IES Abroad in Paris offers courses at a variety of local universities, including an art school, a private Catholic school, and an international school. There are also opportunities for internships, and the professors at the center are from many nationalities. This inclusivity drew me to the program in a city that I already knew I loved from previous visits to friends.
Alumni Spotlight: Etta Lynch-Beaty
Why did you choose this program?
What did your program provider assist you with, and what did you have to organize on your own?
I applied through my home university, who made sure that I completed all the required documents well before the national deadline. Each applicant had a fantastic program advisor, who worked from the U.S. with IES and was available by email and phone to answer any and all questions prior to departure.
At the center in Paris, the staff had a week-long orientation and organized all living situations through the program, which made it simple to get settled in unfamiliar surroundings.
What is one piece of advice you'd give to someone going on your program?
If you're ever feeling lonely while abroad, which can happen, don't feel guilty about it. Both local and friends from home, as well as the staff, are there for you to help make your experience wonderful. Don't hesitate to reach out to them or even alumni from your specified program and others!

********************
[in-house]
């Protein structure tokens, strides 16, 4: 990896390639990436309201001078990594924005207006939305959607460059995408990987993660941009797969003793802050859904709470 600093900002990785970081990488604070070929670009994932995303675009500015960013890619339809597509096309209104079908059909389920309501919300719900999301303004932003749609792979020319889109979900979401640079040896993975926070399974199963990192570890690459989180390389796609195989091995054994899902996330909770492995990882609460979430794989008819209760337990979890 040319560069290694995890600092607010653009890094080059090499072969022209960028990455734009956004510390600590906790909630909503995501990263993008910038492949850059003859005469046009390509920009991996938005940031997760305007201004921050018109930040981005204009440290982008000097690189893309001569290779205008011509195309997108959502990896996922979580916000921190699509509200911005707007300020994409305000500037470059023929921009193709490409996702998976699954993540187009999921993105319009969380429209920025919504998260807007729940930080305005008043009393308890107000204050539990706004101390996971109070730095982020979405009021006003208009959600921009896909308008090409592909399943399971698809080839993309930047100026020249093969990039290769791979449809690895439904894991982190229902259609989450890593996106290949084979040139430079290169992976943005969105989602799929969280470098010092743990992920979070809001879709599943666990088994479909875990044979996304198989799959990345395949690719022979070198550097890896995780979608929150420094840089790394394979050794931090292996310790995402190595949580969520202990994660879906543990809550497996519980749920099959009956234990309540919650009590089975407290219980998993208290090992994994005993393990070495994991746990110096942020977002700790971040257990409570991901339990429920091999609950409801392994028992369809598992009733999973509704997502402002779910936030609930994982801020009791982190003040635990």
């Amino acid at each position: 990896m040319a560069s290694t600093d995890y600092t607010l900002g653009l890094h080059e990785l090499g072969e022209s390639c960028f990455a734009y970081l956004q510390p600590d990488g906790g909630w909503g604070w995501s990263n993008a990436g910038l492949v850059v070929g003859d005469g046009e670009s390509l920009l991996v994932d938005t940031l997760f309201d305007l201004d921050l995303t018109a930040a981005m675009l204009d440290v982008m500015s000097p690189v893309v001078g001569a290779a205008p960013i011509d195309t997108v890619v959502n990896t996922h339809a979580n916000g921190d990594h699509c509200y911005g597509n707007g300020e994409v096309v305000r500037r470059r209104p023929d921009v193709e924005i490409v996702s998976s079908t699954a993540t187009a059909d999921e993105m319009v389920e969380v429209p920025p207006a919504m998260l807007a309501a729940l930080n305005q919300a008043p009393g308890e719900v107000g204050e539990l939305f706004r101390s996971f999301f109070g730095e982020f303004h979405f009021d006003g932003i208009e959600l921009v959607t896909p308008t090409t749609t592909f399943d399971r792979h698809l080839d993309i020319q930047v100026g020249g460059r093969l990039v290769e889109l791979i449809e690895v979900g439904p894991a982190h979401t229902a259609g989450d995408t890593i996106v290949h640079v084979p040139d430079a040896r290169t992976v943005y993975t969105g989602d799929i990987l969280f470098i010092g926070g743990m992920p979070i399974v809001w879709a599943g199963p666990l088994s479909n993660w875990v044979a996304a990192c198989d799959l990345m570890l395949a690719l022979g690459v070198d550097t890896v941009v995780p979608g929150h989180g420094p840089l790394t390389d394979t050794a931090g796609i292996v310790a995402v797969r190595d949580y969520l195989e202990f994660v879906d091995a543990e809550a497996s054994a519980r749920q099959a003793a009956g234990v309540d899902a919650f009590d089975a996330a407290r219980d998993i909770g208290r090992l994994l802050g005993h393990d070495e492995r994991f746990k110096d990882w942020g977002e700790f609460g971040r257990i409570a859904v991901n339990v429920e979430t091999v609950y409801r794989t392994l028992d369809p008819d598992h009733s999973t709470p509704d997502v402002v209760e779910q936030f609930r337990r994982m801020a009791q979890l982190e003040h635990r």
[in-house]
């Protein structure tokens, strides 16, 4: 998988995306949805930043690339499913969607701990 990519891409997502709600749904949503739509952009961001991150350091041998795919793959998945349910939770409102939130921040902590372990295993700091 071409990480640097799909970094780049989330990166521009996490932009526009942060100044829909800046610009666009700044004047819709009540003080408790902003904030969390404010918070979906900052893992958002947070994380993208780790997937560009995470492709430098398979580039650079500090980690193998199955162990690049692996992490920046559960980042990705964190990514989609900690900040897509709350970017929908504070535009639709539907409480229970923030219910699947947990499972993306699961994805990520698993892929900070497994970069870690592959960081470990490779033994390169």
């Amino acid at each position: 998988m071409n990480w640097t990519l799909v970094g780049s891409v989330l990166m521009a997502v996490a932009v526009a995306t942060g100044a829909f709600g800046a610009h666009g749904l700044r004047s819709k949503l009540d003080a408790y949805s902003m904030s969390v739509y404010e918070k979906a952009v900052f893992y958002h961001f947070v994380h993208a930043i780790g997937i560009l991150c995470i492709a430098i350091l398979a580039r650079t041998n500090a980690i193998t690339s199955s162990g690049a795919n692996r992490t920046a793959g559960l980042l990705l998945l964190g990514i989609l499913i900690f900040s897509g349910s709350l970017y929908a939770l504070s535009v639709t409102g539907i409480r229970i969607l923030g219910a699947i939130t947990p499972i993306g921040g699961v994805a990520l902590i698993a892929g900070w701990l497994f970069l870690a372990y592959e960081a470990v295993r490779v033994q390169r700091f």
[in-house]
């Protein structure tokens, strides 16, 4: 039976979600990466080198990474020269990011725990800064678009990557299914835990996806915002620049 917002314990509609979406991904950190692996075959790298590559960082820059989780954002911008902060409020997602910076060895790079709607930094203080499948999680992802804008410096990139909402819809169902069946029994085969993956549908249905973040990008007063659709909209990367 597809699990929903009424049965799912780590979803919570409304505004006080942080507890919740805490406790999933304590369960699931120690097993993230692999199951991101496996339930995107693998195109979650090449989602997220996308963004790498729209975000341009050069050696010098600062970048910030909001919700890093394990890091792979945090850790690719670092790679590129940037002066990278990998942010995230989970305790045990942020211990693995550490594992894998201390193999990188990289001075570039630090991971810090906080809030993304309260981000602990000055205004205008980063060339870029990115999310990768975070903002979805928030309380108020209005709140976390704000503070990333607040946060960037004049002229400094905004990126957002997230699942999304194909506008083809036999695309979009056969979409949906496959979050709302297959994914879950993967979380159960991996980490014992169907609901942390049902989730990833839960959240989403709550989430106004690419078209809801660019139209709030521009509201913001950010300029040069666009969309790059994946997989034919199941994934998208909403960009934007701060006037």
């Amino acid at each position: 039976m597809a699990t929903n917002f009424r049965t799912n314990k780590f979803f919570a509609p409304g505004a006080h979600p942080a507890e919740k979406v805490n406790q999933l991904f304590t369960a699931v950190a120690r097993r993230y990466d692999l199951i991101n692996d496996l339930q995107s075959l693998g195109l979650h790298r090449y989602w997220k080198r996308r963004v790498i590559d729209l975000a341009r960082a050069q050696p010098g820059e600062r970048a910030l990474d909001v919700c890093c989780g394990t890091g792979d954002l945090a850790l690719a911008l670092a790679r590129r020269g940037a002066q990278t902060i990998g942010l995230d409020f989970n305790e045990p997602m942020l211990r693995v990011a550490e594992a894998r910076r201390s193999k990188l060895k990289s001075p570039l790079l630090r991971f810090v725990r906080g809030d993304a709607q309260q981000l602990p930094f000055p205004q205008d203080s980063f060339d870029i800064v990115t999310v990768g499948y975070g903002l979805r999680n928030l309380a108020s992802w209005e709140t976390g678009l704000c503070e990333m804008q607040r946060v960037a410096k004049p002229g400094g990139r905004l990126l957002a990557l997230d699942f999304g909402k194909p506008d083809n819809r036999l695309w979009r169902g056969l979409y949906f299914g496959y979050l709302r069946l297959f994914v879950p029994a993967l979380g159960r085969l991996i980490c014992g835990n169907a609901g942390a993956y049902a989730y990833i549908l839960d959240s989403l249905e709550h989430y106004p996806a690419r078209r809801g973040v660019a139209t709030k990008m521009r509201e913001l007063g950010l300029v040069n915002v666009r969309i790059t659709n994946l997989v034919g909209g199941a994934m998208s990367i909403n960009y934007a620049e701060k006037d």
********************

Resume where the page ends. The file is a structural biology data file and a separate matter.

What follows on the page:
What does an average day/week look like as a participant of this program?
Lucky for us, our weekends start on Friday! This makes it easier to take weekend trips to other cities to learn more about France as a country. Otherwise, classes end Monday - Thursday by 5 pm, so there is plenty of time afterward to get started on homework projects and to explore the city.
IES also posts bulletins of many international-student friendly events that occur every week such as the "club international des jeunes de Paris," and how to get involved, as well as optional day trips with the program each month.
If you take an internship, the class meets once a week and you are expected to complete ten hours per week at your job, which can take some time but can also link you to making connections with locals and more opportunities outside of the program itself.
Going into your experience abroad, what was your biggest fear, and how did you overcome it? How did your views on the issue change?
I'm pretty shy, and already had a couple close friends that live in Paris, so I was mainly worried about not being able to get along easily with the other Americans in the program. Thankfully, everyone was just as concerned as I was, and I now have life-long friendships!
One of my favorite accomplishments, though, was learning the metro system just as well as any Parisian! Did you know that the lines are connected in such a way that you'll never need to transfer more than twice?
Did you feel at home in your host city?
Paris is a big city. If you have spent time in cities with a similar number of people, you'll know how unlikely it is to run into anyone you know by chance. However, I was showing a visiting friend of mine around one day and ran into my host parents, several people from my program, and one of my French friends, all in different parts of the city and all by complete chance! As busy as it is, Paris came to feel quite homey.